When a police officer stops a driver because his behavior on the road may indicate that he has been drinking, he will ask him to do a breathalyzer test. The breathalyzer test is rather quick and easy: the police officer will turn on the device and tell the driver to blow into it until the device signals to stop. The breathalyzer will display the result after several seconds. The officer will immediately know if the driver has been drinking.
The most common legal limits in the US are 0.05 and 0.08. The limits are lower for new and/or young drivers and persons operating commercial vehicles.
But how does the breathalyzer work really? How can it tell the content of alcohol in the blood from one's breath? Well, the breathalyzer is able to display the results because the blood alcohol level and the amount of alcohol in someone's breath are related. By knowing how much alcohol a person has in their breath, it will easily calculate a quite accurate estimate of alcohol in their blood.
When a person drinks alcohol, the alcohol will dissolve in the person's blood. The liver will do most of the job when getting rid of it, but as the blood courses through the body, it will inevitably reach the lungs as well. Once the alcohol in that blood comes into contact with the air that we breathe in, it will evaporate and exit our lungs as we breathe out. The more alcohol a person ingests, the more alcohol will evaporate through the lungs, leading to higher results.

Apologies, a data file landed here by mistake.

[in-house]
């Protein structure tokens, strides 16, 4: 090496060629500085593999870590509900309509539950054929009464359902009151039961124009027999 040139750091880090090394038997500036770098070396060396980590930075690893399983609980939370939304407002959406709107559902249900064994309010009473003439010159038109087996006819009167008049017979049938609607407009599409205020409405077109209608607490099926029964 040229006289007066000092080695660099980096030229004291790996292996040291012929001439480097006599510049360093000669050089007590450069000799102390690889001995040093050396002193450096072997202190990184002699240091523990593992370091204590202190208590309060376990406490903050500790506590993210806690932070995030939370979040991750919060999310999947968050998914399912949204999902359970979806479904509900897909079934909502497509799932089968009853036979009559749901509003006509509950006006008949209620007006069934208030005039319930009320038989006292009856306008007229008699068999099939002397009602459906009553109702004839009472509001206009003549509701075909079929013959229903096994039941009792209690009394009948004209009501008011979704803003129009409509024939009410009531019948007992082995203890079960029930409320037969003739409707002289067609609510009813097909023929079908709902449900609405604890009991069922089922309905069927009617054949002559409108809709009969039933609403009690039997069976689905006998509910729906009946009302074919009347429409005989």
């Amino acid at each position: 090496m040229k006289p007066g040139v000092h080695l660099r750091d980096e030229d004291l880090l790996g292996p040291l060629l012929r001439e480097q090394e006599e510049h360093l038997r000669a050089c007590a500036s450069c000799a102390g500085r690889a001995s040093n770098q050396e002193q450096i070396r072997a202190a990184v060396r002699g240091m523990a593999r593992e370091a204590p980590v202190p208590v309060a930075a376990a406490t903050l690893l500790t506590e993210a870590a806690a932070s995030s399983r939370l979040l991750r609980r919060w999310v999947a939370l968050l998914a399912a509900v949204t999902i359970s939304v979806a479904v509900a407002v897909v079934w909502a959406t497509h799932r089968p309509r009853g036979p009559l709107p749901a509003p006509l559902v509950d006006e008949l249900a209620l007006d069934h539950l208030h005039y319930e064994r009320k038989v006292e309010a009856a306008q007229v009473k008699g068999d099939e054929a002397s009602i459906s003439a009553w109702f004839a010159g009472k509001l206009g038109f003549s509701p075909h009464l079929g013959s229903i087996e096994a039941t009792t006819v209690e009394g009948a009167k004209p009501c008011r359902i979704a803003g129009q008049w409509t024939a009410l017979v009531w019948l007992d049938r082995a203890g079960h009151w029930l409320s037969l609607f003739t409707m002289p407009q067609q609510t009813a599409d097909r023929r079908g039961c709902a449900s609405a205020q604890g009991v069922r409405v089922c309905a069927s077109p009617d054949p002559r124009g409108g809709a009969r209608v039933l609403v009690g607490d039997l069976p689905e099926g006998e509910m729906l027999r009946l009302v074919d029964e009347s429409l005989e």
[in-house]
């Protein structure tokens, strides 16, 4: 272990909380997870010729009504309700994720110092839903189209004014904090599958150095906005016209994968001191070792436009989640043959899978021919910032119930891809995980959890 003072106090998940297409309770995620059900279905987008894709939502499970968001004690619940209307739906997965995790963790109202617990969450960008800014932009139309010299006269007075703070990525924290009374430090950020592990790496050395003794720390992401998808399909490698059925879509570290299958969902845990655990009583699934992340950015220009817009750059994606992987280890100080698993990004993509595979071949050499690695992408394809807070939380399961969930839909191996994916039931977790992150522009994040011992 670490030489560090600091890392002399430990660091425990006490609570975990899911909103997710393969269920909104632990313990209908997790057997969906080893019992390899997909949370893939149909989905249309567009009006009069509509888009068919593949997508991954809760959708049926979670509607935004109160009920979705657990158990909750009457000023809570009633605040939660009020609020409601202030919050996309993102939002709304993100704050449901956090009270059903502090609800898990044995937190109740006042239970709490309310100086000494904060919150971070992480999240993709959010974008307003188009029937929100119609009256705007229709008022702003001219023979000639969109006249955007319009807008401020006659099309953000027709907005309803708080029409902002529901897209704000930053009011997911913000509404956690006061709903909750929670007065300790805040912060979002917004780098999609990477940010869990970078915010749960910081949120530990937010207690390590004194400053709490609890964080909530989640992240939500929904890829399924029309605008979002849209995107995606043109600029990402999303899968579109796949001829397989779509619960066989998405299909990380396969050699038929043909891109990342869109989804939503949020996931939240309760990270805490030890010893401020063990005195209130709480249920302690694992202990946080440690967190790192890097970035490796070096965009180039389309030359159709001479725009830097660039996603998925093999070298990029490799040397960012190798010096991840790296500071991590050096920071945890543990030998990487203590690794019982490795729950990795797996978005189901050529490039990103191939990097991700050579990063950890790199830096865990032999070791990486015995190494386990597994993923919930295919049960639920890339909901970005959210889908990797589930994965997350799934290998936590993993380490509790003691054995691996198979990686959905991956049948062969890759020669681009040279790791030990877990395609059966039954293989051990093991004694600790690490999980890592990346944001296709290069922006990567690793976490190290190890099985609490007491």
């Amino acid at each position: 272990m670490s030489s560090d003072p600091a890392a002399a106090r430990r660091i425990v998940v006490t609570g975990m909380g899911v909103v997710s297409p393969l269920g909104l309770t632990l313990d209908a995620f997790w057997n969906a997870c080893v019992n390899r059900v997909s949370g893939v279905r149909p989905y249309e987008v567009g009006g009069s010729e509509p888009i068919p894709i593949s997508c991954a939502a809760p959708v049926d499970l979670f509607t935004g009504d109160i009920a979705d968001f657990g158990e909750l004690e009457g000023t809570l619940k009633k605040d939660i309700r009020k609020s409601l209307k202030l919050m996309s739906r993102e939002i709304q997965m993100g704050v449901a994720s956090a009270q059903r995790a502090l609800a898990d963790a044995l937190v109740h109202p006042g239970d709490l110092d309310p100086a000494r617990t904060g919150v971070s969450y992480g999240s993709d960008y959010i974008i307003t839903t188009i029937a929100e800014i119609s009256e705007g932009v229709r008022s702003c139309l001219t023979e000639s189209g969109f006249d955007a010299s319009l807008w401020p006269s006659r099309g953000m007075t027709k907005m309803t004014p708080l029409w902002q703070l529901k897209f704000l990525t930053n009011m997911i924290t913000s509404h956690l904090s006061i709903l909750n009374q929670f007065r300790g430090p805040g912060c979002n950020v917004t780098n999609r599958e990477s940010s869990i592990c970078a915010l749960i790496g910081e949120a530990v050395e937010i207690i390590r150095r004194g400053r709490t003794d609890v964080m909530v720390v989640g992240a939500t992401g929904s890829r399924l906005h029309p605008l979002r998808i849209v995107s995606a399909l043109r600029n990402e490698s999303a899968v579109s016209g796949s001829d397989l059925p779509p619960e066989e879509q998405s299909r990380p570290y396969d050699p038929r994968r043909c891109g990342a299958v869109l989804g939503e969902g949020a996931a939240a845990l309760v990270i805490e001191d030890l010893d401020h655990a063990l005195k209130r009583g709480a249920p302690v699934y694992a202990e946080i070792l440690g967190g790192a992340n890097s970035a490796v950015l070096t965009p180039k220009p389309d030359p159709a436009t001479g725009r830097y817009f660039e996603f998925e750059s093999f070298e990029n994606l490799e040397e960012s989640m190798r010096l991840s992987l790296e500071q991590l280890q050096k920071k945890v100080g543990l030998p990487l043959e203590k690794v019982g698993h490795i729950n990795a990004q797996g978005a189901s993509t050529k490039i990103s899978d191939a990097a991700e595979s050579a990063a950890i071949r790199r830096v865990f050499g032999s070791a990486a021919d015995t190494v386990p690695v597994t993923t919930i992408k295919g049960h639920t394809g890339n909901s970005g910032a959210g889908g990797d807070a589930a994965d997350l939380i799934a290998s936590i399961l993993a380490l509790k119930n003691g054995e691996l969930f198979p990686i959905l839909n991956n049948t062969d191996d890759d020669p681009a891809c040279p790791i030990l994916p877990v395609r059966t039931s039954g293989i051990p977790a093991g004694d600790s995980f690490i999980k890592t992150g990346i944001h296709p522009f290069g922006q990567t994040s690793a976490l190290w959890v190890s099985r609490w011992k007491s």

This is the exact alcohol that the breathalyzer analyzes. When a person who drank alcohol blows into the device, the alcohol in the breath causes a chemical reaction that generates an electrical current, which is then registered by the device. After the current is measured, the breathalyzer will display a result.
The result is an approximate value only - the only accurate way to measure blood alcohol level is through a blood test. The breathalyzer results are only approximates because there are some factors that contribute to their inaccuracy. These factors include a person's body temperature and cellular composition of blood. The quality and calibration of the breathalyzer also play an important role.
High quality breathalyzers will distinguish the difference between alcohol and similar substances that can be found in dietary supplements or in people who suffer from diabetes. Imagine a scenario where you get pulled over, take a test and get positive results even though you were not drinking - that would be a real nightmare. This could happen because you have used a strong mouthwash not so long ago.
Elevated body temperature is another issue - a person with elevated body temperature will have higher results because the alcohol will evaporate more rapidly in environments with higher temperature. People suffering from diabetes may have issues as well because there may be ketones present in their breath - a lower quality breathalyzer will not be able to distinguish between ketones and ethanol present in the breath of a person who drank alcohol, and it will display positive results. The percentage of white and red blood cells in the blood also differs from person to person - the variability in the ratio adds to accuracy issues, but the difference isn't high enough to be of any higher significance.
The breathalyzers the police uses are high quality and they will be able to distinguish between mouthwash and alcohol - you won't be able to fool them with the common "it's a strong gum" or "it could be my mouthwash" excuses.